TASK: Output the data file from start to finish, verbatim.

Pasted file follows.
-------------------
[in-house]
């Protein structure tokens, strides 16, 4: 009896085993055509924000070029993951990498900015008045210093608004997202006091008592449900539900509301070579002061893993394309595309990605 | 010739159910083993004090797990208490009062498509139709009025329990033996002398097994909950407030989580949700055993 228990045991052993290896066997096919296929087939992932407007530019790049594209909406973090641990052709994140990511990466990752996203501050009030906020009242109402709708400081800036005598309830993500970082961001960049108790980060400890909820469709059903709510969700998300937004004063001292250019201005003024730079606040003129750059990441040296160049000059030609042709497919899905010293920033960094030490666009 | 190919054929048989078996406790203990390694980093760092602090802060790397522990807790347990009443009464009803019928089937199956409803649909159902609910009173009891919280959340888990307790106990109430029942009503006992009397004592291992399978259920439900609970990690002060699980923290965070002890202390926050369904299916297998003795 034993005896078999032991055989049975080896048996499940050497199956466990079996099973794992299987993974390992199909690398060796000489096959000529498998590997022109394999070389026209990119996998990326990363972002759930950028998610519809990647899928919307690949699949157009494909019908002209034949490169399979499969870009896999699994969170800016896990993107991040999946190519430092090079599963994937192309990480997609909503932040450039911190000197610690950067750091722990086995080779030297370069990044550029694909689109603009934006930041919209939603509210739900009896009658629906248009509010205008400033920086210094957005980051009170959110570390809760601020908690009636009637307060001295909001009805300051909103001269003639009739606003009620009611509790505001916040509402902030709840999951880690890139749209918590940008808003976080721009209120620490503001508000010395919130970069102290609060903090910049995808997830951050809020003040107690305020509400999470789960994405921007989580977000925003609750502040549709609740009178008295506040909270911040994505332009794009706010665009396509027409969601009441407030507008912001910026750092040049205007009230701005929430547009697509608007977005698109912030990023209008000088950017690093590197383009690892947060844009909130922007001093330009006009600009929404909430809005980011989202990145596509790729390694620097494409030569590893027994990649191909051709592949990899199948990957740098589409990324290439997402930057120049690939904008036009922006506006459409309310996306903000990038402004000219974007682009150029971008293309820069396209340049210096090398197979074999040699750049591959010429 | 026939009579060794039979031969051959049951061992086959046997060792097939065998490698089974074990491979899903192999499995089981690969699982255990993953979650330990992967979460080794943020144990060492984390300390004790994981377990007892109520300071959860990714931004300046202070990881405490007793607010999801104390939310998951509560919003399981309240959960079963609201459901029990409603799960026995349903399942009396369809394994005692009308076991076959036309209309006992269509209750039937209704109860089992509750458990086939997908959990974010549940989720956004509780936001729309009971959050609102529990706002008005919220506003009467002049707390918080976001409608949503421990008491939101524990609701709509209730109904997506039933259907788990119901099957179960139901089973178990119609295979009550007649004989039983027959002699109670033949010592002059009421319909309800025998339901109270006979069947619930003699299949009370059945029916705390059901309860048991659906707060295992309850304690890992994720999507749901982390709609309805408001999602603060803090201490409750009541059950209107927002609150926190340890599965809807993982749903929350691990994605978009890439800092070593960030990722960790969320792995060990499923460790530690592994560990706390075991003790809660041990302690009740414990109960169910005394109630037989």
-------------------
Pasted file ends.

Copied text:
[in-house]
């Protein structure tokens, strides 16, 4: 009896085993055509924000070029993951990498900015008045210093608004997202006091008592449900539900509301070579002061893993394309595309990605 | 010739159910083993004090797990208490009062498509139709009025329990033996002398097994909950407030989580949700055993 228990045991052993290896066997096919296929087939992932407007530019790049594209909406973090641990052709994140990511990466990752996203501050009030906020009242109402709708400081800036005598309830993500970082961001960049108790980060400890909820469709059903709510969700998300937004004063001292250019201005003024730079606040003129750059990441040296160049000059030609042709497919899905010293920033960094030490666009 | 190919054929048989078996406790203990390694980093760092602090802060790397522990807790347990009443009464009803019928089937199956409803649909159902609910009173009891919280959340888990307790106990109430029942009503006992009397004592291992399978259920439900609970990690002060699980923290965070002890202390926050369904299916297998003795 034993005896078999032991055989049975080896048996499940050497199956466990079996099973794992299987993974390992199909690398060796000489096959000529498998590997022109394999070389026209990119996998990326990363972002759930950028998610519809990647899928919307690949699949157009494909019908002209034949490169399979499969870009896999699994969170800016896990993107991040999946190519430092090079599963994937192309990480997609909503932040450039911190000197610690950067750091722990086995080779030297370069990044550029694909689109603009934006930041919209939603509210739900009896009658629906248009509010205008400033920086210094957005980051009170959110570390809760601020908690009636009637307060001295909001009805300051909103001269003639009739606003009620009611509790505001916040509402902030709840999951880690890139749209918590940008808003976080721009209120620490503001508000010395919130970069102290609060903090910049995808997830951050809020003040107690305020509400999470789960994405921007989580977000925003609750502040549709609740009178008295506040909270911040994505332009794009706010665009396509027409969601009441407030507008912001910026750092040049205007009230701005929430547009697509608007977005698109912030990023209008000088950017690093590197383009690892947060844009909130922007001093330009006009600009929404909430809005980011989202990145596509790729390694620097494409030569590893027994990649191909051709592949990899199948990957740098589409990324290439997402930057120049690939904008036009922006506006459409309310996306903000990038402004000219974007682009150029971008293309820069396209340049210096090398197979074999040699750049591959010429 | 026939009579060794039979031969051959049951061992086959046997060792097939065998490698089974074990491979899903192999499995089981690969699982255990993953979650330990992967979460080794943020144990060492984390300390004790994981377990007892109520300071959860990714931004300046202070990881405490007793607010999801104390939310998951509560919003399981309240959960079963609201459901029990409603799960026995349903399942009396369809394994005692009308076991076959036309209309006992269509209750039937209704109860089992509750458990086939997908959990974010549940989720956004509780936001729309009971959050609102529990706002008005919220506003009467002049707390918080976001409608949503421990008491939101524990609701709509209730109904997506039933259907788990119901099957179960139901089973178990119609295979009550007649004989039983027959002699109670033949010592002059009421319909309800025998339901109270006979069947619930003699299949009370059945029916705390059901309860048991659906707060295992309850304690890992994720999507749901982390709609309805408001999602603060803090201490409750009541059950209107927002609150926190340890599965809807993982749903929350691990994605978009890439800092070593960030990722960790969320792995060990499923460790530690592994560990706390075991003790809660041990302690009740414990109960169910005394109630037989």